Dr Claire Fuller, a GP and senior responsible officer of the Surrey Heartlands Integrated Care System, told a Policy Exchange conference that in some areas it was difficult to recruit partners.
‘I think we should look at a different model in those places,’ she said, adding: ‘In the areas where it isn’t working, I would then look differently within the members of the labour team or members in the place team to look at a different model or kind of local solution.’
The general practice partnership model has become a focus of contention between ministers and the BMA recently. A report by Policy Exchange backed by former health secretary, Sajid Javid, called for a shift to providing primary care under large-scale providers from as soon as 2024 – and claimed the partnership model was in ‘terminal decline’.
But at a recent UK LMC conference GP leaders said a nationalised general practice service was not in the best interests of patients and urged the BMA to take ‘all necessary action’ to defend partnerships.
Dr Fuller said problems with the GP partnership model were outside the scope of her Fuller Stocktake report – but acknowledged the picture was mixed across England.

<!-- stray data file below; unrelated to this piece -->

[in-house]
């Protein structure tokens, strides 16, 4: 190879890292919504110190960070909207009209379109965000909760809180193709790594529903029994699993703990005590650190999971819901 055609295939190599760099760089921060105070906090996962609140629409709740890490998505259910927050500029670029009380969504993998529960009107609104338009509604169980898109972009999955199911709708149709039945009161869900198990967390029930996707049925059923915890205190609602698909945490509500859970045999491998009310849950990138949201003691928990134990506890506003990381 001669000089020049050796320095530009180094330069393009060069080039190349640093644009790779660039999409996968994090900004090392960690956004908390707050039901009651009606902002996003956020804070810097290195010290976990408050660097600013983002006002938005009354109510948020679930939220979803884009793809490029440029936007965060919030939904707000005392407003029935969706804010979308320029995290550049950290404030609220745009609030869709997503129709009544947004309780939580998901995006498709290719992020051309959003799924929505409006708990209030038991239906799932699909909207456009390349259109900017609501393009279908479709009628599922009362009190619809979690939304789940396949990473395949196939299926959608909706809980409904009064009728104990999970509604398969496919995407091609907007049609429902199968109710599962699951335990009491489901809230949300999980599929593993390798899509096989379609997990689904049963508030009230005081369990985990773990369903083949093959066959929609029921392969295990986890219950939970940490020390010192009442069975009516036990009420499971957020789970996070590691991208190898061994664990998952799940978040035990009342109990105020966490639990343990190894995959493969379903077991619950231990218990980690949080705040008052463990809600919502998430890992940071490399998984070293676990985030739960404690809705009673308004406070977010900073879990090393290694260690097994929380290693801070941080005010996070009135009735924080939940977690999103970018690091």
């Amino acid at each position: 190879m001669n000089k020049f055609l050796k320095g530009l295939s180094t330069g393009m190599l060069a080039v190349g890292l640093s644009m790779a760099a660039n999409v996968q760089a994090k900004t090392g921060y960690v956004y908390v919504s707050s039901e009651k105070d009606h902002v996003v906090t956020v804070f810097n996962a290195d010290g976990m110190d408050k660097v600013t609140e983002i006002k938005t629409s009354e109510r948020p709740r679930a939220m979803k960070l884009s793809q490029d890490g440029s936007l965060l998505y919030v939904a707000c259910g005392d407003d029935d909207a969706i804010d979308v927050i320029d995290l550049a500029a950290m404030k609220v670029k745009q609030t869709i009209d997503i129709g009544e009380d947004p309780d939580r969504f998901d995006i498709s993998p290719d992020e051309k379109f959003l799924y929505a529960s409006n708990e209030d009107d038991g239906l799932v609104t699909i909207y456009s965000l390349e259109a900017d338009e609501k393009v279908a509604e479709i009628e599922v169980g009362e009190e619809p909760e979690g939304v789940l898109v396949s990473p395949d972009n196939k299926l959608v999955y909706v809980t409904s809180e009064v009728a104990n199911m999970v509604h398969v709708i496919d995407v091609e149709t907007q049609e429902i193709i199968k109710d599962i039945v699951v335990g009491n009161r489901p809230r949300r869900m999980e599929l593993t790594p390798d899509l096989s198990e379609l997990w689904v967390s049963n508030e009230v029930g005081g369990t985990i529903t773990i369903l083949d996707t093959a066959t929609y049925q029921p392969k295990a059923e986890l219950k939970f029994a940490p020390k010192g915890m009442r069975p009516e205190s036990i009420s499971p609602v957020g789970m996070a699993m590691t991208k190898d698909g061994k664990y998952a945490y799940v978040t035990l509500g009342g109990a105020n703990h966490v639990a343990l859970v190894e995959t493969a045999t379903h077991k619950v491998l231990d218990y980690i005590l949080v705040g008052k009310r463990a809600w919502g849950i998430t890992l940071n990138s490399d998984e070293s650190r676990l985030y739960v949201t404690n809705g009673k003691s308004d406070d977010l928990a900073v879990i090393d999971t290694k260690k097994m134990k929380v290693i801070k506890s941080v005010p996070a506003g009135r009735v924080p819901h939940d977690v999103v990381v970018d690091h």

She said that in parts of the country including where she works in Surrey, ‘the partnership model is working and is thriving’. ‘I always come back to – if it’s working – why on earth would you look to disrupt? But in the areas where it isn’t working, we need to look differently.’
She suggested that integrated care systems could create more freedom within the NHS to deliver local solutions.
Dr Fuller said: ‘One of the points of having an integrated care system is that ability to flex the funding locally to areas of greater deprivation.
She said examples cited in her stocktake report showed that different local approaches were possible – but stressed they should be ‘locally focused rather than doing something sort of top down centrally’.
Numbers of GP partners have declined sharply over the past decade, with more than 2,000 full-time equivalent partners lost in the past three years alone.
The decline in partners has not been even across the country, with some areas losing GPs in partnership roles at a far quicker rate than others. NHS England’s ‘new to partnership’ scheme, which offers golden hello payments to clinicians taking on partnership roles for the first time appeared to have slowed the fall in GP partner numbers – but doctors have said comments from Mr Javid have deepened wariness in the profession over taking on the role.